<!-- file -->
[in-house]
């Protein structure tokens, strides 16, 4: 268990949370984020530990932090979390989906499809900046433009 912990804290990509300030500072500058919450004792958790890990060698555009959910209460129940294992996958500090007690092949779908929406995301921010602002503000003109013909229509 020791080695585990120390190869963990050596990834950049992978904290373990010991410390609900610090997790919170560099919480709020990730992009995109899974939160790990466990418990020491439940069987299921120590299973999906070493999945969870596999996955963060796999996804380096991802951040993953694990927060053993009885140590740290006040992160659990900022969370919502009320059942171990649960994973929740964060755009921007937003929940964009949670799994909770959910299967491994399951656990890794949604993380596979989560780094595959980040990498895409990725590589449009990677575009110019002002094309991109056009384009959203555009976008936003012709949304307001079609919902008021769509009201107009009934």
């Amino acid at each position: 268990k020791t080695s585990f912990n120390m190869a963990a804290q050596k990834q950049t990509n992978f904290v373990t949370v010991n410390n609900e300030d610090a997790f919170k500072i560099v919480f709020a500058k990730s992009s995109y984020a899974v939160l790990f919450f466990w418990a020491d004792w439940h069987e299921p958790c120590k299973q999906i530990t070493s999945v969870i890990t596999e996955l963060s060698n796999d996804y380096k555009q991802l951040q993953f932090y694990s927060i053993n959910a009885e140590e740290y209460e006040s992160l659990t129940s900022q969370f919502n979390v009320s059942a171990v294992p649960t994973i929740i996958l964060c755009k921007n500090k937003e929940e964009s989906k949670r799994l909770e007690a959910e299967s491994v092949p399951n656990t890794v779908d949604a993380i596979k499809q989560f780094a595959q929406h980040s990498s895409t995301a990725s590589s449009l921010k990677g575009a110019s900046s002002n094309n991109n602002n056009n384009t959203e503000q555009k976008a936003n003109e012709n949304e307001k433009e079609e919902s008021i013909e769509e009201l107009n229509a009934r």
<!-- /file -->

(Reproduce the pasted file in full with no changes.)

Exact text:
[in-house]
């Protein structure tokens, strides 16, 4: 268990949370984020530990932090979390989906499809900046433009 912990804290990509300030500072500058919450004792958790890990060698555009959910209460129940294992996958500090007690092949779908929406995301921010602002503000003109013909229509 020791080695585990120390190869963990050596990834950049992978904290373990010991410390609900610090997790919170560099919480709020990730992009995109899974939160790990466990418990020491439940069987299921120590299973999906070493999945969870596999996955963060796999996804380096991802951040993953694990927060053993009885140590740290006040992160659990900022969370919502009320059942171990649960994973929740964060755009921007937003929940964009949670799994909770959910299967491994399951656990890794949604993380596979989560780094595959980040990498895409990725590589449009990677575009110019002002094309991109056009384009959203555009976008936003012709949304307001079609919902008021769509009201107009009934």
């Amino acid at each position: 268990k020791t080695s585990f912990n120390m190869a963990a804290q050596k990834q950049t990509n992978f904290v373990t949370v010991n410390n609900e300030d610090a997790f919170k500072i560099v919480f709020a500058k990730s992009s995109y984020a899974v939160l790990f919450f466990w418990a020491d004792w439940h069987e299921p958790c120590k299973q999906i530990t070493s999945v969870i890990t596999e996955l963060s060698n796999d996804y380096k555009q991802l951040q993953f932090y694990s927060i053993n959910a009885e140590e740290y209460e006040s992160l659990t129940s900022q969370f919502n979390v009320s059942a171990v294992p649960t994973i929740i996958l964060c755009k921007n500090k937003e929940e964009s989906k949670r799994l909770e007690a959910e299967s491994v092949p399951n656990t890794v779908d949604a993380i596979k499809q989560f780094a595959q929406h980040s990498s895409t995301a990725s590589s449009l921010k990677g575009a110019s900046s002002n094309n991109n602002n056009n384009t959203e503000q555009k976008a936003n003109e012709n949304e307001k433009e079609e919902s008021i013909e769509e009201l107009n229509a009934r």